What can an employer do when an employee is too sick or injured to work?

Employment | Print Article

June 2016

Legal position

It is well established that an employer is not bound to hold a job open indefinitely for an employee who is unable, due to illness or injury, to attend work. However, if an employer does decide to dismiss for incapacity, that can be challenged through the personal grievance process as set out in the Employment Relations Act 2000 (‘the Act’) in the same way as any other dismissal.

An employer must be able to justify a dismissal both substantively and procedurally, that is, whether the decision to dismiss was one that a fair and reasonable employer could come to. The employer is required to carry out a fair inquiry and balance fairness to the employee against the practical requirements of the business when making a decision whether to dismiss. It is important to note that an investigation into an employee’s medical prognosis is not a disciplinary investigation.

McKean v the Board of Trustees of Wakaaranga School ([2007] ERNZ 1) sets out a number of factors that should be considered when deciding whether or not to terminate an employee’s employment on medical grounds:

  • the terms of the employment agreement;
  • the nature of the illness or injury, its duration and prognosis;
  • probability of long-term employment but for the medical incapacity;
  • the nature of the employment;
  • nature of the incapacity and the prospects of recovery; and
  • length of employment to date.

Recent case

The importance of employers failing to follow appropriate processes in circumstances where an employee is sick or injured has recently been highlighted in the decision of Waititi v Pedersen Industries Limited ([2016] NZERA Auckland 82).

In this case, a long-standing employee, Mr Waititi, was dismissed because he could not produce a medical certificate to satisfy his employer that he was fit to work.

In 2001, Mr Waititi had suffered what was suspected to be an epileptic seizure outside of work time and in 2013 he was on medication for suspected epilepsy.

In October 2013, the employer’s line manager followed up a rumour he had heard about an incident the week before, allegedly involving the high stacker vehicle being driven in an erratic manner by Mr Waititi. He also followed up another allegation that Mr Waititi had some kind of turn in the lunch room a few days before. When Mr Waititi was questioned about the incidents, he denied they had happened. Nevertheless, he was stood down until a meeting later that day. The manager of the employer eventually suspended Mr Waititi because he felt that he was not in full control of himself, and the incidents, if they had occurred, were serious health and safety risks to staff safety, given the machinery Mr Waititi operated. Mr Waititi was told that he would have to get a full medical clearance before he could return to work.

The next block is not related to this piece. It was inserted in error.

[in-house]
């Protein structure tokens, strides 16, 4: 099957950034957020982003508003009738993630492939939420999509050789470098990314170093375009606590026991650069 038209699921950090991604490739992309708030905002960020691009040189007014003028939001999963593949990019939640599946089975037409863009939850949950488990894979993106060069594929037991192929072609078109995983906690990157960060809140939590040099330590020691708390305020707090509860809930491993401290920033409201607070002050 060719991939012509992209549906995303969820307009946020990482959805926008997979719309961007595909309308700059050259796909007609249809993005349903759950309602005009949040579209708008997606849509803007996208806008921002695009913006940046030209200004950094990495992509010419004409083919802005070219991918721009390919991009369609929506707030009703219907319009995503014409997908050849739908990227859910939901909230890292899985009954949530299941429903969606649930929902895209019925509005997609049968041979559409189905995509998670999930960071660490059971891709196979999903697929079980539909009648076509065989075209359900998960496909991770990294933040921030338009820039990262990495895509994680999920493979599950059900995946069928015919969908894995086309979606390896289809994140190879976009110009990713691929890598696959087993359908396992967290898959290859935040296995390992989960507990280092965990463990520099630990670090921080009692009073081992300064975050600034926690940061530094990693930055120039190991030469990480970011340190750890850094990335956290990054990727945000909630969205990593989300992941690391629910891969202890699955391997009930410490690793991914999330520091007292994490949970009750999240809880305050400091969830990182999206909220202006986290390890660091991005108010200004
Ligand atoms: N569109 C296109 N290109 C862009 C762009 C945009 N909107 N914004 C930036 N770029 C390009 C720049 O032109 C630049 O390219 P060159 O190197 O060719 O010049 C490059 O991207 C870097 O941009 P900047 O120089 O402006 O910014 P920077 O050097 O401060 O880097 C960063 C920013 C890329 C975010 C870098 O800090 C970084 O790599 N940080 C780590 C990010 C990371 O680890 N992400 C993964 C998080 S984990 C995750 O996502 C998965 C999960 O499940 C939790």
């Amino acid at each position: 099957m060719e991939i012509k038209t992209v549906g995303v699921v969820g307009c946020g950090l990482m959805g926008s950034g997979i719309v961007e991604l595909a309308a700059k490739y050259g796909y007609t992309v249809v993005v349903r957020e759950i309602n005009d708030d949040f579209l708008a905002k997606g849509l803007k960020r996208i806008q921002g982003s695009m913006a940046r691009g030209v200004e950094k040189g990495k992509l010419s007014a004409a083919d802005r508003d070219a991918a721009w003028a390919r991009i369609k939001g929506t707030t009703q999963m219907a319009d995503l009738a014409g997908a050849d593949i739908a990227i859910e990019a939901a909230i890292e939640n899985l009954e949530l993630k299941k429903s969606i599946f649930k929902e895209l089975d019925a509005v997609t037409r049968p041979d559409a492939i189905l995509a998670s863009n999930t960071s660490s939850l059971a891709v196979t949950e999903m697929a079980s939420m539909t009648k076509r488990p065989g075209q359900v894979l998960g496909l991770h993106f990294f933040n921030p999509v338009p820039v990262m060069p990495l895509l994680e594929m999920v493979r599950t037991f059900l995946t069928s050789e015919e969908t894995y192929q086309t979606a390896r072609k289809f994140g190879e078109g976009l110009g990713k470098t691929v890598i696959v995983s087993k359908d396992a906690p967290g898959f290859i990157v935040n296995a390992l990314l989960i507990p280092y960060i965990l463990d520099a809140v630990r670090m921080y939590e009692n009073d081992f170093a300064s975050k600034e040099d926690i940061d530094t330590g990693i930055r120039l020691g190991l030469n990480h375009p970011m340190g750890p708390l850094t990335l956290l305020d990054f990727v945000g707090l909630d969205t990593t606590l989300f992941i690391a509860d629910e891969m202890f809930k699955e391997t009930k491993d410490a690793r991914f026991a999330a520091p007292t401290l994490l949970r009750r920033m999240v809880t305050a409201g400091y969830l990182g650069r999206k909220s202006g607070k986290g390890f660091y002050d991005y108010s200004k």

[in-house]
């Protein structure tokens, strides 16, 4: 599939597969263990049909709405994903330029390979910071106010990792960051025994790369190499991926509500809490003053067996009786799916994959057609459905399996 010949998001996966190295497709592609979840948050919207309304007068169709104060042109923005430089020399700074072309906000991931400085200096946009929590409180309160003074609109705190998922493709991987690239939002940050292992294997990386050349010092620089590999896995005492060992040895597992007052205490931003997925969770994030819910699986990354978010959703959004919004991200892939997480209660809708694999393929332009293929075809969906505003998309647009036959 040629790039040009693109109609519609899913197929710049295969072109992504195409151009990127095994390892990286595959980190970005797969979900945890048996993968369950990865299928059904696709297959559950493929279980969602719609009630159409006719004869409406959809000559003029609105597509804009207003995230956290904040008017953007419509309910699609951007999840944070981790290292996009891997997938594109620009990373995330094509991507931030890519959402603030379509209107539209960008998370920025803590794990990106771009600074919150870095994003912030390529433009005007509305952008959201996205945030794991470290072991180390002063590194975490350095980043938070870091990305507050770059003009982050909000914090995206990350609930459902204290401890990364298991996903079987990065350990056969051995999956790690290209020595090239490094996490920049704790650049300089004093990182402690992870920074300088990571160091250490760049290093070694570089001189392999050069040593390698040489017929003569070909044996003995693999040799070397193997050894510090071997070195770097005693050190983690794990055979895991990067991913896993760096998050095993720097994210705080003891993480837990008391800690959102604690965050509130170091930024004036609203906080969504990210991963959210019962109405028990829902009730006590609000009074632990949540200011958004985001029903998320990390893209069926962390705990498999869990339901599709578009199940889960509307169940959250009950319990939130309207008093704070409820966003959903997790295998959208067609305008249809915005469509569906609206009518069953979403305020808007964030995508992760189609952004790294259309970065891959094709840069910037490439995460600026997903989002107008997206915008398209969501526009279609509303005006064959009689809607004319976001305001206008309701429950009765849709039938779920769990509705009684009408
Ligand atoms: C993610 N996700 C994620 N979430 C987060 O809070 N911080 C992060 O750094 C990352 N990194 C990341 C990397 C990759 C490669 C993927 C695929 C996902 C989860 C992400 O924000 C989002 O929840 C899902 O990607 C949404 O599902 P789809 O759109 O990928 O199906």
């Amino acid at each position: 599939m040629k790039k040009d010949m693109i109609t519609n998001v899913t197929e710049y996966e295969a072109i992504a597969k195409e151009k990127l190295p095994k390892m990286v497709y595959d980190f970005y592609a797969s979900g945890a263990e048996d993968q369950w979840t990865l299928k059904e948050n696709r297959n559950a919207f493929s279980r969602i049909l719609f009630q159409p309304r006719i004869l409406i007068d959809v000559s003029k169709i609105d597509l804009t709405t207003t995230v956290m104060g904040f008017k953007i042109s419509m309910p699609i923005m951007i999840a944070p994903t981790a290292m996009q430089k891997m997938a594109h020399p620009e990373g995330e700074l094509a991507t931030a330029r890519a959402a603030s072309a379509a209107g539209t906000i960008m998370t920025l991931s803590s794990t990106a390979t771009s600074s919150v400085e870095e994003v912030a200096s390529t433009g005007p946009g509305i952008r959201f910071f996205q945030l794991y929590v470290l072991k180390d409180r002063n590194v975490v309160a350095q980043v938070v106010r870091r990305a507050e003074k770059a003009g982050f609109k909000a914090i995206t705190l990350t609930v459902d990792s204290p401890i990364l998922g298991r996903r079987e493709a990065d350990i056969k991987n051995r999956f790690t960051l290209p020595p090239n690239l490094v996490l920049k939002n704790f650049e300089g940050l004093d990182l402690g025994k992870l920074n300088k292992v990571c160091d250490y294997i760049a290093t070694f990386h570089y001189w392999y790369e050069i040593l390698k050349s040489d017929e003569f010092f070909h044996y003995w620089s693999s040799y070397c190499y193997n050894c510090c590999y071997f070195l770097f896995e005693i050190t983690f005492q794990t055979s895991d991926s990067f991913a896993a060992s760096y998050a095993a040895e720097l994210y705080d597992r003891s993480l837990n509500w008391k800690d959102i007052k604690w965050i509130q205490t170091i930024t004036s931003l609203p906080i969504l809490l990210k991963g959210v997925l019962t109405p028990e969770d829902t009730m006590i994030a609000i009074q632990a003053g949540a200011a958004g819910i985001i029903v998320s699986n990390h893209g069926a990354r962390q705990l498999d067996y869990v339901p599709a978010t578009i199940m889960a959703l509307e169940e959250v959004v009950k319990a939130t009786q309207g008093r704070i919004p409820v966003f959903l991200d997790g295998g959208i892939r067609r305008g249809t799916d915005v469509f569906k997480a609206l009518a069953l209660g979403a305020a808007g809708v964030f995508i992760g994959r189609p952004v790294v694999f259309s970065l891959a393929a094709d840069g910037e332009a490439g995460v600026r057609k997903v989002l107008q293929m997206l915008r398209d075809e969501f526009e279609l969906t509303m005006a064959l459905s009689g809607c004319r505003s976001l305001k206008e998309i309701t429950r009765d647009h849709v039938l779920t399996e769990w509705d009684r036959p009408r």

Mr Waititi’s doctor conferred with a specialist and issued a medical certificate saying Mr Waititi was fit for work but that before he could confirm the decision he needed more information and suggested that the eye witnesses to the alleged incidents come to see him to describe the events. The employer failed to obtain signed statements from witnesses and refused to allow Mr Waititi or his doctor to speak to witnesses. Instead, the HR manager of the company stated that Mr Waititi had been given all of the relevant documentation.

Eventually, the employer dismissed Mr Waititi because no medical clearance was provided to say he was able to return to his original driving duties and no alternative work was available.

The Employment Relations Authority held that a fair and reasonable employer would have fully consulted with Mr Waititi’s doctor and facilitated the process to enable the doctor to come to a decision on valid medical grounds on whether Mr Waititi was fit to return to work. It would not have prevented the doctor from interviewing witnesses who had the most relevant information on which to base his diagnosis. Lack of access to witnesses also prevented the specialist from coming to a diagnosis for the same reason. The Authority found that the employer failed to provide Mr Waititi with access to information as it was required to under the Act.

The Authority found that Mr Waititi had been unjustifiably dismissed from his employment and that the employer had breached its duty of good faith to Mr Waititi. It ordered the employer to pay lost wages for four months, holiday pay owing for that period, a compensatory payment of $18,000 and a $5,000 penalty.


In summary it is important that as an employer you:

  • ensure that your employment agreement contains an effective medical incapacity clause;
  • are communicative – this is key!
  • are proactive in ascertaining information about an employee’s medical situation. You cannot justify a decision unless you understand, or at least attempt to understand, the employee’s condition;
  • work together with ACC to assist an employee in returning to work (if applicable);
  • do not allow a sick or injured employee to return to work until they are medically cleared to do so.